Fairmont follows through on sustainability pledge
By Lauren Kramer, SeafoodSource contributing editor, reporting from Vancouver, British Columbia
25 June, 2012
When you oversee food and beverages for a sizeable hotel chain like Fairmont, decisions pertaining to seafood buying can have a large impact, touching some 43 properties and their restaurants, in-room dining, bars and banquet departments across the Americas. So when Fairmont rolled out its seafood sustainability initiative in 2009, its affect was widespread. The initiative mandated that chefs no longer procure or serve Chilean sea bass or bluefin tuna, and that they align themselves locally with reputable organizations to ensure they make sustainable seafood choices for their respective properties.
In a press release issued at the time, the company declared its “commitment to ocean sustainability means working with reputable suppliers who purchase fish that are resilient to fishing pressure and harvested in ways that limit damage to marine or aquatic habitats. Fairmont will also make it easier for guests to make informed food choices by identifying responsible seafood choices on its restaurant menus.”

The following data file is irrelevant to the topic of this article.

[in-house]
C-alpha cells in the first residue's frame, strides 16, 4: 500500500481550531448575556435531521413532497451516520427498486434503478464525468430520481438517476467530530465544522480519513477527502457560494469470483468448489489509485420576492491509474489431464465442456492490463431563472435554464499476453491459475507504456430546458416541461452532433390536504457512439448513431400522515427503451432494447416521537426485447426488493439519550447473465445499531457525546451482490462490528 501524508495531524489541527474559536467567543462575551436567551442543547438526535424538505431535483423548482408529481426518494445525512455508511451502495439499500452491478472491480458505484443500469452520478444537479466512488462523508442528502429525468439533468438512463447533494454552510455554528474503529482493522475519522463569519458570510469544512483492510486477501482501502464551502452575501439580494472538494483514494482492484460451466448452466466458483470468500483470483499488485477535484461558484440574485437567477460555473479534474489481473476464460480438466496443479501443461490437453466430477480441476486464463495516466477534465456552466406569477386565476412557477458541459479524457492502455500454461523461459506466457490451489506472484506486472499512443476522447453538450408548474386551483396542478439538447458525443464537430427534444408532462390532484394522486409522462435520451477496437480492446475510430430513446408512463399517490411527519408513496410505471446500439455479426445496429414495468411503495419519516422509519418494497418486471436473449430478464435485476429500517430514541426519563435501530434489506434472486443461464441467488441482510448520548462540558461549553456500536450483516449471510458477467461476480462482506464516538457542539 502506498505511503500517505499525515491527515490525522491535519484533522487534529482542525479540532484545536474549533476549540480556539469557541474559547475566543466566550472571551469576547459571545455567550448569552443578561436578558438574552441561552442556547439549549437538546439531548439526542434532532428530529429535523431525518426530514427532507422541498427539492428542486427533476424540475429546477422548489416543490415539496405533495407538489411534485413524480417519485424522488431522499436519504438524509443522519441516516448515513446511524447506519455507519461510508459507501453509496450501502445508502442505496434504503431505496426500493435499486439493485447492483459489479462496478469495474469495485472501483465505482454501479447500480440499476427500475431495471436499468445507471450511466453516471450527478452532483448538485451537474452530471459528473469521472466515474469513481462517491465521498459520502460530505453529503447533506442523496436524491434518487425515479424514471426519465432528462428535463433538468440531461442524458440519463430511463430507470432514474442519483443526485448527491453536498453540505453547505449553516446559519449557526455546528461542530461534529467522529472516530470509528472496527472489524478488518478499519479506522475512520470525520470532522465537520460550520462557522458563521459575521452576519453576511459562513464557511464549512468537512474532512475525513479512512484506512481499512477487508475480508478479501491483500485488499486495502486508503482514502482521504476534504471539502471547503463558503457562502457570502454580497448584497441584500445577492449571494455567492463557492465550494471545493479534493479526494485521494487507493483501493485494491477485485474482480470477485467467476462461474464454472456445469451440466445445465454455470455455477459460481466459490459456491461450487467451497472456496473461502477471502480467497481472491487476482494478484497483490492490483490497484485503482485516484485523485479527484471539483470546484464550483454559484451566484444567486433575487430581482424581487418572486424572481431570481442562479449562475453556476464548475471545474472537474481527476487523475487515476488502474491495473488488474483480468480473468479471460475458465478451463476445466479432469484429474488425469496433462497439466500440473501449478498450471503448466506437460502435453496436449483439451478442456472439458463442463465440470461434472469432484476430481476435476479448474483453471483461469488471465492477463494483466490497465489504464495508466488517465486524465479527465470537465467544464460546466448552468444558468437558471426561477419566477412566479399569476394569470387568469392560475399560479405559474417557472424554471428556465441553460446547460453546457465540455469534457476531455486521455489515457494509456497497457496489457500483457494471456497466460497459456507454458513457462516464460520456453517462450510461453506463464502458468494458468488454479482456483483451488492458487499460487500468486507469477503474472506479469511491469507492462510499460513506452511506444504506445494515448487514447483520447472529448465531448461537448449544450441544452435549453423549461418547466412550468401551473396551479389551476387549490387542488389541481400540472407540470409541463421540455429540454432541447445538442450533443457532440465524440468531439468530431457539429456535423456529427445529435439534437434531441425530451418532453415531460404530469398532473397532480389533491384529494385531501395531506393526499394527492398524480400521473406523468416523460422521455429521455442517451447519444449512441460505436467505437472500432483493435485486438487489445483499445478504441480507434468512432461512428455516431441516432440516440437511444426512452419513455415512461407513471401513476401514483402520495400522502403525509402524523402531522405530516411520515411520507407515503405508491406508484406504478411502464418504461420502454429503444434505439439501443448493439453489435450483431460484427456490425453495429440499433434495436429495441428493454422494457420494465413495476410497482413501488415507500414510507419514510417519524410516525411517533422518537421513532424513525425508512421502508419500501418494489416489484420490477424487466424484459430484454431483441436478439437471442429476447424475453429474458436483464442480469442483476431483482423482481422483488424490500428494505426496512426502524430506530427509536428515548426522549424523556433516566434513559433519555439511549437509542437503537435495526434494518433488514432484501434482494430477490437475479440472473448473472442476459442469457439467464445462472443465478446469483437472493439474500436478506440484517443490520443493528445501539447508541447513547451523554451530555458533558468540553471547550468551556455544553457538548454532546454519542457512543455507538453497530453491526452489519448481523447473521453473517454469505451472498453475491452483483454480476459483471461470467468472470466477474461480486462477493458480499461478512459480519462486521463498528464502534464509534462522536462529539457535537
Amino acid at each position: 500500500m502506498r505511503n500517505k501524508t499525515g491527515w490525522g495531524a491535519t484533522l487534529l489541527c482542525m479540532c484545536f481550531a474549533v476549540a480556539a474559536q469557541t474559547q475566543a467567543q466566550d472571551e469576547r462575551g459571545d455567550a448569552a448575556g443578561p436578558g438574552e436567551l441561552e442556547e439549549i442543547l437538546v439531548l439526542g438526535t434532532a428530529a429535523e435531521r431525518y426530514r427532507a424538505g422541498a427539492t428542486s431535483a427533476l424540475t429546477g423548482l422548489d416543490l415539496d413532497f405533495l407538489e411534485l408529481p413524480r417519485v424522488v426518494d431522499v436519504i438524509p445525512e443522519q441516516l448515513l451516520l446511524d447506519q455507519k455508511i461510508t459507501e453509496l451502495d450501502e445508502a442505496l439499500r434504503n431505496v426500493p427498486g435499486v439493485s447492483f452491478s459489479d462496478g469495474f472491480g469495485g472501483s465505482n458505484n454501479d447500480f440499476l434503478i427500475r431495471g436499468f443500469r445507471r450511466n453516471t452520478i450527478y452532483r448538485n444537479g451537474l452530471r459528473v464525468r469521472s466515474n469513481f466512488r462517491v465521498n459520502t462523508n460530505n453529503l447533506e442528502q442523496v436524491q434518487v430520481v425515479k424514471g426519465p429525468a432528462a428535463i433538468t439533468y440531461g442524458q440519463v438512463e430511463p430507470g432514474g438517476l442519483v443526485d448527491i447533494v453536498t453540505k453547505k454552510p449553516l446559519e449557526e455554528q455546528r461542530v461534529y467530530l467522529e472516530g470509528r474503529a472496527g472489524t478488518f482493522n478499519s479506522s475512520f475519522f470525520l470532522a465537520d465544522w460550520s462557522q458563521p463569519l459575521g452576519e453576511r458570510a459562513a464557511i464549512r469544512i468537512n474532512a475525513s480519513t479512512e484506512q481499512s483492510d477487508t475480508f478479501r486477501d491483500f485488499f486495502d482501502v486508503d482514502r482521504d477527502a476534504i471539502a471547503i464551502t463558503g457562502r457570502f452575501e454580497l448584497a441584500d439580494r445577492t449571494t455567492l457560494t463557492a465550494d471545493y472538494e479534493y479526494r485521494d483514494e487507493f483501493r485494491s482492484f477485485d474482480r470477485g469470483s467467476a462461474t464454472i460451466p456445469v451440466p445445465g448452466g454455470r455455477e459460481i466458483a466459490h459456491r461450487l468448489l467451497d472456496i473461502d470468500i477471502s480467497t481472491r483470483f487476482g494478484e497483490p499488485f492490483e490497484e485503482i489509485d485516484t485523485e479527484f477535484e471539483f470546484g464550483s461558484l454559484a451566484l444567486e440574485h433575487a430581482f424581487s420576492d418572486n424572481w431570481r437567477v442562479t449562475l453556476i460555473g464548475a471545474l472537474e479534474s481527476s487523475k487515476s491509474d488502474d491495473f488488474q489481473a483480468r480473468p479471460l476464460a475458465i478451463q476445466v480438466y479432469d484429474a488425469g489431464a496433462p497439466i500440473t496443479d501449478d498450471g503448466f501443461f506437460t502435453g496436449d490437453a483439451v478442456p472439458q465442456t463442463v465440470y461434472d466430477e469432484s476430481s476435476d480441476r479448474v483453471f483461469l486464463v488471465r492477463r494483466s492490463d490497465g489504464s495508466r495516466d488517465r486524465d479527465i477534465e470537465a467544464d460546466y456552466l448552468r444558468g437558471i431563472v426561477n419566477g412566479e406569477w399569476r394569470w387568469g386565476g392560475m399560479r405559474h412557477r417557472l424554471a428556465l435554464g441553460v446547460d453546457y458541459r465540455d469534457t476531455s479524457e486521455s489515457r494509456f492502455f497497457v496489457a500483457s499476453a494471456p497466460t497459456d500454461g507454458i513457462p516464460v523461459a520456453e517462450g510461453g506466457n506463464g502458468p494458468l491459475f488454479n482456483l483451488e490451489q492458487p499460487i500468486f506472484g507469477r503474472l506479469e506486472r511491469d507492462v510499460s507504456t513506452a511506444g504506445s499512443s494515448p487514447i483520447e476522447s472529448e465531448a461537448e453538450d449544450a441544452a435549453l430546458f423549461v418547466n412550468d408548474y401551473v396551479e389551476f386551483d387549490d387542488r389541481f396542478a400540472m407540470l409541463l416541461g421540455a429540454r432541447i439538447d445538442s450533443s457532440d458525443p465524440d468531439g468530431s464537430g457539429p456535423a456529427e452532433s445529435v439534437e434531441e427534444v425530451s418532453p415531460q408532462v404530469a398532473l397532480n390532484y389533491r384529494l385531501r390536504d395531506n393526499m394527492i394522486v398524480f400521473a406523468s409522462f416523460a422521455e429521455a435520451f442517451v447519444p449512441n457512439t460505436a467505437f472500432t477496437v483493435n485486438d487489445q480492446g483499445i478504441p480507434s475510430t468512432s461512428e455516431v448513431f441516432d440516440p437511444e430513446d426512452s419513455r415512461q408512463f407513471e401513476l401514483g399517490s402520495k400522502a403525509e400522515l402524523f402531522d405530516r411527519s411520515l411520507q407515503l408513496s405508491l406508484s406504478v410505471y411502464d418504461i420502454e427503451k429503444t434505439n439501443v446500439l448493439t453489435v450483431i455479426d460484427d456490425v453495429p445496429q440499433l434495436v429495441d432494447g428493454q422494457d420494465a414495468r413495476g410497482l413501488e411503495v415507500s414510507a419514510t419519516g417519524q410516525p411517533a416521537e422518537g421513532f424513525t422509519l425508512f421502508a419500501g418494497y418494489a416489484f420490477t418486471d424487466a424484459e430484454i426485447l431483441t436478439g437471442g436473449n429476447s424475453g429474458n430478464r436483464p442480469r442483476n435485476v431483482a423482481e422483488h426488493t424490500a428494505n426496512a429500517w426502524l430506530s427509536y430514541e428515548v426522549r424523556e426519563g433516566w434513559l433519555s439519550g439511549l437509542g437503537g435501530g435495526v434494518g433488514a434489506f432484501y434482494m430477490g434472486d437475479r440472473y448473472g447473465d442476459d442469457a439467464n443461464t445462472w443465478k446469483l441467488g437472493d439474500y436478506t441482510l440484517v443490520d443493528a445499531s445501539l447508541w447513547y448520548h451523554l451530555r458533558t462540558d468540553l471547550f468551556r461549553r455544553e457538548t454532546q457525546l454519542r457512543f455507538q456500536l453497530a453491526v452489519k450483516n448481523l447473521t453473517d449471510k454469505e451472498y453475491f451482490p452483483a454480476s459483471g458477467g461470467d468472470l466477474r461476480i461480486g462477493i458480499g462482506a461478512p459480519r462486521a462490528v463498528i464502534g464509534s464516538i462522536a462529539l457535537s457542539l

For some properties, like the Fairmont Sonoma Mission & Spa in Sonoma, Calif., the initiative resulted in only a few changes and tweaks to the menu.
“All our seafood is sustainable and wild, and even for our employees’ meals, we only buy frozen, wild fish if we can’t get it fresh,” says Bruno Tison, executive chef. For other properties, it meant more drastic changes. The Fairmont Empress in Victoria, British Columbia, switched to purchasing 90 percent of its seafood according to the recommendations of Vancouver Aquarium’s Ocean Wise program. “The challenges in having an Ocean Wise menu are an increase in our costs and limited product availability,” reflects Kamal Silva, executive chef. “But the overall value perceived by guests is that we care about the sustainability of the world’s oceans.”
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25 June, 2012